Agile architecture and the behavioural side of transformation

Agile architecture and the behavioural side of transformation

Start fighting the curse of knowledge

An all-too-common scenario

Meet Kevin, the enterprise architect known for his diligent work and extensive experience in our organization. He has grown through the ranks and played a crucial role in setting up our current ERP program, which serves our business well. Kevin does great things and can be regarded as a professional enterprise architect. Ask anyone in the organization, and they would more than likely agree.

Now, one of our business lines is in the process of acquiring a sizable company. This requires Isabelle, the president of the business unit, and her team to make critical decisions to merge the companies and make the ambitions of the merger a reality. Kevin, the capable enterprise architect, eagerly takes on the task of helping the team out.

Without hesitation, Kevin dives right in and quickly devises a proposal to organize the newly formed unit. He promptly shares his proposal with the architecture team for validation and presents it to Isabelle’s team. To his surprise, he faces significant resistance during this presentation. Comments like “The proposal will never work,” “Customers won’t accept this,” or “This will lead to job redundancies” flood the room. From Kevin’s perspective, much of this feedback seems baseless, driven by emotions. Or worse, they don’t have the best intentions for the company.

Kevin quickly schedules a meeting with Isabelle through her assistant, Mario, to address this situation. Fortunately, he secures a 30-minute slot later in the week. As Kevin enters Isabelle’s office, she immediately addresses the matter and explains that his proposal is spot on. But then, out of the blue, she asks him a straightforward question: “Have you taken the time to learn who my team members are, what they do daily for both companies, and what their aspirations are?”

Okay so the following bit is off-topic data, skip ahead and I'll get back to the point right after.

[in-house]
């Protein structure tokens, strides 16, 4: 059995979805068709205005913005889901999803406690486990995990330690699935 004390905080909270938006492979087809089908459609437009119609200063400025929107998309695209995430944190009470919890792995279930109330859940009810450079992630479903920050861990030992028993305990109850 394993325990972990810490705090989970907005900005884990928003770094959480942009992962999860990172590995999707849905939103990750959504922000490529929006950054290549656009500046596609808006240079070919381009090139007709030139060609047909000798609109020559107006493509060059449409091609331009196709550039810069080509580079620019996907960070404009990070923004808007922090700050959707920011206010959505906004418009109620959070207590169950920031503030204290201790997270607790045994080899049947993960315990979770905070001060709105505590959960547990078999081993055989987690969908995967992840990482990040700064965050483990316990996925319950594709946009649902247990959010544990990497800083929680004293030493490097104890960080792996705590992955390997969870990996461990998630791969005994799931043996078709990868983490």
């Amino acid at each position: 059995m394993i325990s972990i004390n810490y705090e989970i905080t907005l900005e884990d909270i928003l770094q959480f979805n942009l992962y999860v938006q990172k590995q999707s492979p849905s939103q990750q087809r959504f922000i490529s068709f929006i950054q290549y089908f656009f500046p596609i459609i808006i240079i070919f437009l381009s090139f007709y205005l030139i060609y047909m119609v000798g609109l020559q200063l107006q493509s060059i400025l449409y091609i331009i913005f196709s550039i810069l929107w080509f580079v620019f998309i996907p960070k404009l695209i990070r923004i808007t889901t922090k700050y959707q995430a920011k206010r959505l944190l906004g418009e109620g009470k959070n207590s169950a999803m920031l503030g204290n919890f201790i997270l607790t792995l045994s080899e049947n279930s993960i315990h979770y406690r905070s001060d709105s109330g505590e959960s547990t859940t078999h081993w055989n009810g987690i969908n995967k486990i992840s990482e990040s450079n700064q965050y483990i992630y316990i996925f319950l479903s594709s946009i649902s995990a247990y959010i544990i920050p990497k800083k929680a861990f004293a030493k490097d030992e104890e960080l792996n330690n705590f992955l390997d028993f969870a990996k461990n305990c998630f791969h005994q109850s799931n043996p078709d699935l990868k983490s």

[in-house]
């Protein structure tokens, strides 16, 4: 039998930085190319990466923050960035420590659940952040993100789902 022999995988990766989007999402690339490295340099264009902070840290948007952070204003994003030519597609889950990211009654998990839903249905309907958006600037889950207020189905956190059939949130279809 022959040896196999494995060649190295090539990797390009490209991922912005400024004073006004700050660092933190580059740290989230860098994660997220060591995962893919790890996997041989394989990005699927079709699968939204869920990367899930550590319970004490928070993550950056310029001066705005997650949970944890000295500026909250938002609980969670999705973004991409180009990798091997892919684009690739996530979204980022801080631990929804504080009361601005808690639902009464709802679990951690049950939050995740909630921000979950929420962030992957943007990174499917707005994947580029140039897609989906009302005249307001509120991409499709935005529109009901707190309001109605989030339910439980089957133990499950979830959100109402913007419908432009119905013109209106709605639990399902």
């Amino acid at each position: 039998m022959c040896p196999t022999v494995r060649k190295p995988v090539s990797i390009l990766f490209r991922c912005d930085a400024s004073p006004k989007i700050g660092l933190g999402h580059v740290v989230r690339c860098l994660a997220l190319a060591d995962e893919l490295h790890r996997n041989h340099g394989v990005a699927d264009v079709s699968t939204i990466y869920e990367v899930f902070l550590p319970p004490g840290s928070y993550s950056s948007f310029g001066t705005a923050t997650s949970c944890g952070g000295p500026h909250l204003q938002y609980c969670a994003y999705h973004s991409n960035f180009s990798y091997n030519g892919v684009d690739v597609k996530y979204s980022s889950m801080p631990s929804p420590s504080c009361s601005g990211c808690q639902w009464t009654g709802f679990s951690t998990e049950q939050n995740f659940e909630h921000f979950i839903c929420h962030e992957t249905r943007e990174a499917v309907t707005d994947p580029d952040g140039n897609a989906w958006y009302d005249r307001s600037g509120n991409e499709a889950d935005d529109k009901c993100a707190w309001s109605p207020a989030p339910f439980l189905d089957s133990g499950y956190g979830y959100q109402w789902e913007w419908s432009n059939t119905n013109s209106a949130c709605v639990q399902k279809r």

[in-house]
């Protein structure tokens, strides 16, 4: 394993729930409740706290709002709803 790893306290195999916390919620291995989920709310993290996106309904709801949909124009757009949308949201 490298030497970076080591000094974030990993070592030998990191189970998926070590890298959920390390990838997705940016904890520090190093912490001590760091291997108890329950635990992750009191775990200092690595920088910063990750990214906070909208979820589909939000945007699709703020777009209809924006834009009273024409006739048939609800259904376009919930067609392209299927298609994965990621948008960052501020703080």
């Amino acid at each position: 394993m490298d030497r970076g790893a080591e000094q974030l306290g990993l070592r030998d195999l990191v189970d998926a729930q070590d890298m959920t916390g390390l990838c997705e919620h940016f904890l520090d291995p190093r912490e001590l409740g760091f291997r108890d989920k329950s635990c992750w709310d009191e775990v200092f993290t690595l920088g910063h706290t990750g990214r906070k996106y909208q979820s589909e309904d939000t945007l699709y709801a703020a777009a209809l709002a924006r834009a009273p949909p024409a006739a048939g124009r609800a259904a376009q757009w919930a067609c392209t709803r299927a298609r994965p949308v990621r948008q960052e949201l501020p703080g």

What a strange question to ask

Kevin responds, “That’s an interesting question. I craft a proposal aligned with our strategic objectives and support it with the available facts. I’m unsure how asking those questions would further enhance the proposal.”

Kevin is widely recognized in the organization for his deep expertise and architectural skills. However, he is rarely described as someone who excels in interpersonal relationships.

Upon hearing Isabelle’s feedback, Kevin reacted strongly, expressing shock and frustration. He directs his anger towards Isabelle, making offensive comments about her team’s competency and good intentions and asserting the soundness of the architecture, which he claims has been approved by the architects. Kevin also emphasizes the importance of respecting these decisions.

It is time for a quick debrief

Easing out of the intensity of Kevin’s passionate response, Isabelle sets up a review session with her team. As the meeting begins, the team fires their critical questions at Isabelle. They question Kevin’s role and relevance: “Who exactly is Kevin?”, “Why did you bring him into the mix?” “What does he understand about our business?” “Can he evaluate the capabilities of our recently acquired business?” “Shouldn’t architects focus on IT systems?” and so on. The team and Kevin are in an impasse.

Where did it go wrong?

Despite Kevin's qualifications and expertise, he failed to hit his mark. Like many of us on a similar path, he was blind-sighted by his inability to connect with the team. He failed to realize that the group was unwilling to listen to him even if he had the best possible proposal in his hand. Like many people in such situations, Kevin found himself cursed by knowledge.